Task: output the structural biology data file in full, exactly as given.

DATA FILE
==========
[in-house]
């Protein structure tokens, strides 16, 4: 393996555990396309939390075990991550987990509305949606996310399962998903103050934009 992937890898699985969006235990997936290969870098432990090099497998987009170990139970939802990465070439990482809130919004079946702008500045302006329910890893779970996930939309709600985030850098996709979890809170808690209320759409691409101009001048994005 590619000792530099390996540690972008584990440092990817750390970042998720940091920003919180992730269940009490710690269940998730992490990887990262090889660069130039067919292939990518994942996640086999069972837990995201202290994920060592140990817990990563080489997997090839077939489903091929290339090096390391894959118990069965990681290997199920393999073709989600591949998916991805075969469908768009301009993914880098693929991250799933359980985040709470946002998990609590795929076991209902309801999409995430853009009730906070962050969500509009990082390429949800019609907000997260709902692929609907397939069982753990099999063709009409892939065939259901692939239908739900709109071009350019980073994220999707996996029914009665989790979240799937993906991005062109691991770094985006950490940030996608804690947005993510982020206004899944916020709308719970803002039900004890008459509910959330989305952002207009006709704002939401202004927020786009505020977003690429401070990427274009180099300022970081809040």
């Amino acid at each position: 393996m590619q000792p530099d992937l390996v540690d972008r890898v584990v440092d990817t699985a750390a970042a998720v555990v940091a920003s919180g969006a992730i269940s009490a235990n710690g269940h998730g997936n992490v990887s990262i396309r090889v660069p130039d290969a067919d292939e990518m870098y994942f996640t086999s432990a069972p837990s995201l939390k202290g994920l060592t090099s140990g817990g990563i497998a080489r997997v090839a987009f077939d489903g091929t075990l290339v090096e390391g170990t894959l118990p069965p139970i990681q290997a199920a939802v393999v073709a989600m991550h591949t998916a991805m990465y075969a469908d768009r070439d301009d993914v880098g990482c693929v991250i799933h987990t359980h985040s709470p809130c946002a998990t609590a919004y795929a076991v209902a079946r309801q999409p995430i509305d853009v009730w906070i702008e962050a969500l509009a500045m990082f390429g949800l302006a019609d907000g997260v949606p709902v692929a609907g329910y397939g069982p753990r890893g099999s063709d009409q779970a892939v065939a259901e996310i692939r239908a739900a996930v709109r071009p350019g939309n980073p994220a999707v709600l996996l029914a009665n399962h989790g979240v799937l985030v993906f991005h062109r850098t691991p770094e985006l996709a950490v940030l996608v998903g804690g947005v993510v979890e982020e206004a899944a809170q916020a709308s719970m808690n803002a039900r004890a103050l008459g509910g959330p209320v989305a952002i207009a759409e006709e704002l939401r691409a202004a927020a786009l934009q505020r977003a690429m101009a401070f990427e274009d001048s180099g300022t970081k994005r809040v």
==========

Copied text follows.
[in-house]
């Protein structure tokens, strides 16, 4: 393996555990396309939390075990991550987990509305949606996310399962998903103050934009 992937890898699985969006235990997936290969870098432990090099497998987009170990139970939802990465070439990482809130919004079946702008500045302006329910890893779970996930939309709600985030850098996709979890809170808690209320759409691409101009001048994005 590619000792530099390996540690972008584990440092990817750390970042998720940091920003919180992730269940009490710690269940998730992490990887990262090889660069130039067919292939990518994942996640086999069972837990995201202290994920060592140990817990990563080489997997090839077939489903091929290339090096390391894959118990069965990681290997199920393999073709989600591949998916991805075969469908768009301009993914880098693929991250799933359980985040709470946002998990609590795929076991209902309801999409995430853009009730906070962050969500509009990082390429949800019609907000997260709902692929609907397939069982753990099999063709009409892939065939259901692939239908739900709109071009350019980073994220999707996996029914009665989790979240799937993906991005062109691991770094985006950490940030996608804690947005993510982020206004899944916020709308719970803002039900004890008459509910959330989305952002207009006709704002939401202004927020786009505020977003690429401070990427274009180099300022970081809040």
């Amino acid at each position: 393996m590619q000792p530099d992937l390996v540690d972008r890898v584990v440092d990817t699985a750390a970042a998720v555990v940091a920003s919180g969006a992730i269940s009490a235990n710690g269940h998730g997936n992490v990887s990262i396309r090889v660069p130039d290969a067919d292939e990518m870098y994942f996640t086999s432990a069972p837990s995201l939390k202290g994920l060592t090099s140990g817990g990563i497998a080489r997997v090839a987009f077939d489903g091929t075990l290339v090096e390391g170990t894959l118990p069965p139970i990681q290997a199920a939802v393999v073709a989600m991550h591949t998916a991805m990465y075969a469908d768009r070439d301009d993914v880098g990482c693929v991250i799933h987990t359980h985040s709470p809130c946002a998990t609590a919004y795929a076991v209902a079946r309801q999409p995430i509305d853009v009730w906070i702008e962050a969500l509009a500045m990082f390429g949800l302006a019609d907000g997260v949606p709902v692929a609907g329910y397939g069982p753990r890893g099999s063709d009409q779970a892939v065939a259901e996310i692939r239908a739900a996930v709109r071009p350019g939309n980073p994220a999707v709600l996996l029914a009665n399962h989790g979240v799937l985030v993906f991005h062109r850098t691991p770094e985006l996709a950490v940030l996608v998903g804690g947005v993510v979890e982020e206004a899944a809170q916020a709308s719970m808690n803002a039900r004890a103050l008459g509910g959330p209320v989305a952002i207009a759409e006709e704002l939401r691409a202004a927020a786009l934009q505020r977003a690429m101009a401070f990427e274009d001048s180099g300022t970081k994005r809040v």